Sunday, April 23, 2006

NASA keeps mum on space robot’s failure, DART report considered too sensitive for public release [imagine that!]

Citing sensitive information, NASA says it will not publicly release its official report on the failure of a spacecraft during a mission to rendezvous with a Pentagon satellite without human help.

The DART [
Demonstration of Autonomous Rendezvous Technology, NASA] spacecraft was a flight experiment attempting to establish autonomous rendezvous capabilities for the U.S. space program. While previous rendezvous and docking efforts have been piloted by astronauts, the DART spacecraft completed the rendezvous and acquisition with no human intervention, relying on a variety of sensors and analyses to complete these functions.

The 70-page document on the DART spacecraft mishap contains details protected by the International Traffic in Arms Regulations, space agency spokesman Michael Braukus told The Associated Press on Friday.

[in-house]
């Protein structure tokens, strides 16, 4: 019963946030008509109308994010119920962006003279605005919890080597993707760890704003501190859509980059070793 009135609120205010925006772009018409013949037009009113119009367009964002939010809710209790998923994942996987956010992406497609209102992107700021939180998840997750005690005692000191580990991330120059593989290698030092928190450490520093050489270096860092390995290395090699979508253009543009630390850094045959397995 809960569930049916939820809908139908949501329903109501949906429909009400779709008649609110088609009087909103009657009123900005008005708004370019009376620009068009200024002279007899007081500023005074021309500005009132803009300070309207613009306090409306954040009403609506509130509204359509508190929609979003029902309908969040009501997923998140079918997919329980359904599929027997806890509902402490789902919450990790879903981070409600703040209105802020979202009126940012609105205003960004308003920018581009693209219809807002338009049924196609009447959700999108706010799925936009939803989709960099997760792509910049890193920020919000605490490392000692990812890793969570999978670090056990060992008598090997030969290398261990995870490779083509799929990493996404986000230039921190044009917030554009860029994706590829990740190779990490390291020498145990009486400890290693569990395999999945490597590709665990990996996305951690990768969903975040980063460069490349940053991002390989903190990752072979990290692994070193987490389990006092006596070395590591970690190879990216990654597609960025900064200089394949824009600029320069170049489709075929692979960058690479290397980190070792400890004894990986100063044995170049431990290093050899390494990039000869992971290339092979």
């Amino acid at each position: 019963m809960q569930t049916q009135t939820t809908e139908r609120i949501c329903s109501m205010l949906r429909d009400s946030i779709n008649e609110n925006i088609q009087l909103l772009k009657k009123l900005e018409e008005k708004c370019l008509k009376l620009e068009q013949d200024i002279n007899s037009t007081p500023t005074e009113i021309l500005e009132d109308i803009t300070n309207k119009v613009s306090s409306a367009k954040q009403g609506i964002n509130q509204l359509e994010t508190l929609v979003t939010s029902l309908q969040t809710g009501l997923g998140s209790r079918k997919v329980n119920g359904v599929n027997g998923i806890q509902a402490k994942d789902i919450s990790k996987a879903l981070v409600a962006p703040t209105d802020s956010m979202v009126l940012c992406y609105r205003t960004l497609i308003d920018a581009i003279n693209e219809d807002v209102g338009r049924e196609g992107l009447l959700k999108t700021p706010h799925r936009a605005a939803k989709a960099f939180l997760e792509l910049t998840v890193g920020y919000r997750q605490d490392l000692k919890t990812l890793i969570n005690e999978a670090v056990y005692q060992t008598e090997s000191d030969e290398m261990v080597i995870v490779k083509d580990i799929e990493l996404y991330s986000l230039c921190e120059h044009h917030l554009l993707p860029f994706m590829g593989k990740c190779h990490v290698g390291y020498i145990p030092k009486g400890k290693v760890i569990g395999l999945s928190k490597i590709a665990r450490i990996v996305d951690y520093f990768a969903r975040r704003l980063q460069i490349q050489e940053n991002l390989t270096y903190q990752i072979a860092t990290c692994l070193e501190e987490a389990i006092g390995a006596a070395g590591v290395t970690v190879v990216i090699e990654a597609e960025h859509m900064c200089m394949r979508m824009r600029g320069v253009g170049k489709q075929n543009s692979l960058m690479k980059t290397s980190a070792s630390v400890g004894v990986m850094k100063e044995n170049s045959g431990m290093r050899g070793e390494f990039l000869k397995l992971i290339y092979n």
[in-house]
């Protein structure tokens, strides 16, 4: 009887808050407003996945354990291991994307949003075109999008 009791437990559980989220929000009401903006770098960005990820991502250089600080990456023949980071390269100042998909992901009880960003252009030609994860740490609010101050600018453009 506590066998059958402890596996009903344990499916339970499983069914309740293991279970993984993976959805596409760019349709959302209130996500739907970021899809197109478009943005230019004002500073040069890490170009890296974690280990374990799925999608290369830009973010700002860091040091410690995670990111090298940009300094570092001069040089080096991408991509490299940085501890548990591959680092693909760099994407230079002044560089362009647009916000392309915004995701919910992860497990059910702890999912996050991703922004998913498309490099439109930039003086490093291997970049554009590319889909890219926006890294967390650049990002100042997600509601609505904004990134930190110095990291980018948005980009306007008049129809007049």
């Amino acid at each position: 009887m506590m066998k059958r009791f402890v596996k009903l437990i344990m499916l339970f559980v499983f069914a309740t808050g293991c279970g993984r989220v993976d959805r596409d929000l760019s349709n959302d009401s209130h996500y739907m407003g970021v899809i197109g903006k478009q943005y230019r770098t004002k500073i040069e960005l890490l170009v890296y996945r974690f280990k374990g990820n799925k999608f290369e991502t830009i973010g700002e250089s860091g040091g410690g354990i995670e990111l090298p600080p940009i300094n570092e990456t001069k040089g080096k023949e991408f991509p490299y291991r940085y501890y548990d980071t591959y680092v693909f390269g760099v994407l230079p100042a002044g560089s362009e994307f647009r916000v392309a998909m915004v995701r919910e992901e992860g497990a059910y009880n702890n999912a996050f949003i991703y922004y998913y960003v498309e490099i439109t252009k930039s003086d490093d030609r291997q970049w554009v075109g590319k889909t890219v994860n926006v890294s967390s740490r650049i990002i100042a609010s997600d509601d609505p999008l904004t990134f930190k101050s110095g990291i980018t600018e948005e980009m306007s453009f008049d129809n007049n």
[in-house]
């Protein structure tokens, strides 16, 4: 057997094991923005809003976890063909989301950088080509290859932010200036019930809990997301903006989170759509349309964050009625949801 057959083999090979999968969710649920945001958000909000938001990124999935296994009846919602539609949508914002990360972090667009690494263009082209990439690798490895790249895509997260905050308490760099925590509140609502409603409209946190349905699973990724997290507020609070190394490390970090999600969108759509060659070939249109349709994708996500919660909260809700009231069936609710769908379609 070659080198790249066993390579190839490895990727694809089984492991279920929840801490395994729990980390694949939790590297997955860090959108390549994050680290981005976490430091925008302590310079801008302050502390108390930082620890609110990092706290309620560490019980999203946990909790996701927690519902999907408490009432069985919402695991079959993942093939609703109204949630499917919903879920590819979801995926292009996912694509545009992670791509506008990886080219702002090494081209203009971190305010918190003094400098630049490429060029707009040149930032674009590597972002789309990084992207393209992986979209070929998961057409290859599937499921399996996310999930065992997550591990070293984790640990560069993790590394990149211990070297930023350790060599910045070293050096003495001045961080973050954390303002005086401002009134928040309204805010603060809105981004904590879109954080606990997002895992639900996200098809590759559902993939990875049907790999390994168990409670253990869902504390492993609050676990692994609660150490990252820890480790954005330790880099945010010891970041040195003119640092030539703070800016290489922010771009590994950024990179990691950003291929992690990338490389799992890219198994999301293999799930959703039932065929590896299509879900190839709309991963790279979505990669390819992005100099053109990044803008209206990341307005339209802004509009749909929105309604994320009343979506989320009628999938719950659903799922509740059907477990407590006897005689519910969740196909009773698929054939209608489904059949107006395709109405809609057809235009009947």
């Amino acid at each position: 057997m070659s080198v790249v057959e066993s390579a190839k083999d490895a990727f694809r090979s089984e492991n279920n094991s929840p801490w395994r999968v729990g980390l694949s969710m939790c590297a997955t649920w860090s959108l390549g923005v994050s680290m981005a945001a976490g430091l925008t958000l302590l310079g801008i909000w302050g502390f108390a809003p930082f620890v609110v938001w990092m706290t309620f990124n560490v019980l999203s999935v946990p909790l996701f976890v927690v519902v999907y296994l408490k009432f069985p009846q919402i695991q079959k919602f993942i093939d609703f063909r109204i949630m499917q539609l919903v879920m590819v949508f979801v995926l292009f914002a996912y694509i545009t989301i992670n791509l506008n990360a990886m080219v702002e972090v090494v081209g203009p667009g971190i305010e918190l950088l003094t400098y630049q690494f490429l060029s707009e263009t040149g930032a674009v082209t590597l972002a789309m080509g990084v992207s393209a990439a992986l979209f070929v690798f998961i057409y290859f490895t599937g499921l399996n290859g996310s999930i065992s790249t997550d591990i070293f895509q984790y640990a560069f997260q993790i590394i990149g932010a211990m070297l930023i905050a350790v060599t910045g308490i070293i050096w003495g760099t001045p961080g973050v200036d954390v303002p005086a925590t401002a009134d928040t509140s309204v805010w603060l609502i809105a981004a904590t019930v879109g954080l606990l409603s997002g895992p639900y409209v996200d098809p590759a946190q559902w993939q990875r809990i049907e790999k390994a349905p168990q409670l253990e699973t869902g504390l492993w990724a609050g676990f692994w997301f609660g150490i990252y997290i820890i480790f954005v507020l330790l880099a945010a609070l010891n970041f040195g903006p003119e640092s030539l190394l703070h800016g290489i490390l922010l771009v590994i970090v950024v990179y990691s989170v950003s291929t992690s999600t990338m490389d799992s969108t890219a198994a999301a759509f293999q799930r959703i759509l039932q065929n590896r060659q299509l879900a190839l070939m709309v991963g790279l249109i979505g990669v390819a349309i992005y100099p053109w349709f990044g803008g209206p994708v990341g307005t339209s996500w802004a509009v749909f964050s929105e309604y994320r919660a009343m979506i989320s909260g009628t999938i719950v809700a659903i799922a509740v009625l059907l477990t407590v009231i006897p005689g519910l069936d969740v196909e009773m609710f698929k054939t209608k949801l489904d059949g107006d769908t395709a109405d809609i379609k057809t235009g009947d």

NASA's embarrassment over the DART debacle, and the excruciatingly long wait for public disclosure of the mishap report, contrasts with the tone of reports relating to the U.S. Air Force's robot rendezvous mission, known as XSS-11.
The XSS-11 spacecraft made a successful rendezvous with its own booster rocket last September — an achievement first reported on — and then began shifting its path to match orbits with another target satellite.

The XSS-11 spacecraft may be part of a larger move towards reinvigorating US anti-satellite capabilities; a prelude to the weaponization of space, which is on the Bush administration's agenda.

Dr. Joan Johnson-Freese of the Naval War College,Testimony Before the U.S.-China Economic and Security Review Commission, September 15, 2005: "the XSS microsat program and Air Force statement that, 'XSS-11 can be used as an ASAT weapon'"


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